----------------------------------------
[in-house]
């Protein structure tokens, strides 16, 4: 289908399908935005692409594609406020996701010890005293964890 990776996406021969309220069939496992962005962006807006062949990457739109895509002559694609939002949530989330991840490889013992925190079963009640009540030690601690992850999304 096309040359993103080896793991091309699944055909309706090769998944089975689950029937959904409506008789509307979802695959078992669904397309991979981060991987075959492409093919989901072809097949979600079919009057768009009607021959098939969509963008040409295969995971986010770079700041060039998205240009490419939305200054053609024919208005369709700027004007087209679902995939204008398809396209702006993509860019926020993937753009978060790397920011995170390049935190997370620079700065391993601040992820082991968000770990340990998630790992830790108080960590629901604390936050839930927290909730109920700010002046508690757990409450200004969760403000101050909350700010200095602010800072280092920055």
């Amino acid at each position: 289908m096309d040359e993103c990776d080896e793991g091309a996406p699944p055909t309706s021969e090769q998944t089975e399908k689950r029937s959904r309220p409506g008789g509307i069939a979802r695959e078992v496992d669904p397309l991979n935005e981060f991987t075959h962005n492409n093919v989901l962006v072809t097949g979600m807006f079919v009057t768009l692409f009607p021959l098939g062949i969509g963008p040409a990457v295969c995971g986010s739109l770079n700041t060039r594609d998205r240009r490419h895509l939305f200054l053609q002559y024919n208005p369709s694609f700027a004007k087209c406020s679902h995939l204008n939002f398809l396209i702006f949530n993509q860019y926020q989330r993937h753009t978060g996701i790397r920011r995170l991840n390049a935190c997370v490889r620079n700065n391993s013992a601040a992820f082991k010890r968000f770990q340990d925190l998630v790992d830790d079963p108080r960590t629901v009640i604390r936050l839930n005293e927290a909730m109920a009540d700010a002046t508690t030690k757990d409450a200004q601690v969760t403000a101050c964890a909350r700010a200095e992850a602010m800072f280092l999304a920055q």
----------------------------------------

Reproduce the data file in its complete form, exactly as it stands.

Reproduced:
[in-house]
């Protein structure tokens, strides 16, 4: 289908399908935005692409594609406020996701010890005293964890 990776996406021969309220069939496992962005962006807006062949990457739109895509002559694609939002949530989330991840490889013992925190079963009640009540030690601690992850999304 096309040359993103080896793991091309699944055909309706090769998944089975689950029937959904409506008789509307979802695959078992669904397309991979981060991987075959492409093919989901072809097949979600079919009057768009009607021959098939969509963008040409295969995971986010770079700041060039998205240009490419939305200054053609024919208005369709700027004007087209679902995939204008398809396209702006993509860019926020993937753009978060790397920011995170390049935190997370620079700065391993601040992820082991968000770990340990998630790992830790108080960590629901604390936050839930927290909730109920700010002046508690757990409450200004969760403000101050909350700010200095602010800072280092920055």
């Amino acid at each position: 289908m096309d040359e993103c990776d080896e793991g091309a996406p699944p055909t309706s021969e090769q998944t089975e399908k689950r029937s959904r309220p409506g008789g509307i069939a979802r695959e078992v496992d669904p397309l991979n935005e981060f991987t075959h962005n492409n093919v989901l962006v072809t097949g979600m807006f079919v009057t768009l692409f009607p021959l098939g062949i969509g963008p040409a990457v295969c995971g986010s739109l770079n700041t060039r594609d998205r240009r490419h895509l939305f200054l053609q002559y024919n208005p369709s694609f700027a004007k087209c406020s679902h995939l204008n939002f398809l396209i702006f949530n993509q860019y926020q989330r993937h753009t978060g996701i790397r920011r995170l991840n390049a935190c997370v490889r620079n700065n391993s013992a601040a992820f082991k010890r968000f770990q340990d925190l998630v790992d830790d079963p108080r960590t629901v009640i604390r936050l839930n005293e927290a909730m109920a009540d700010a002046t508690t030690k757990d409450a200004q601690v969760t403000a101050c964890a909350r700010a200095e992850a602010m800072f280092l999304a920055q």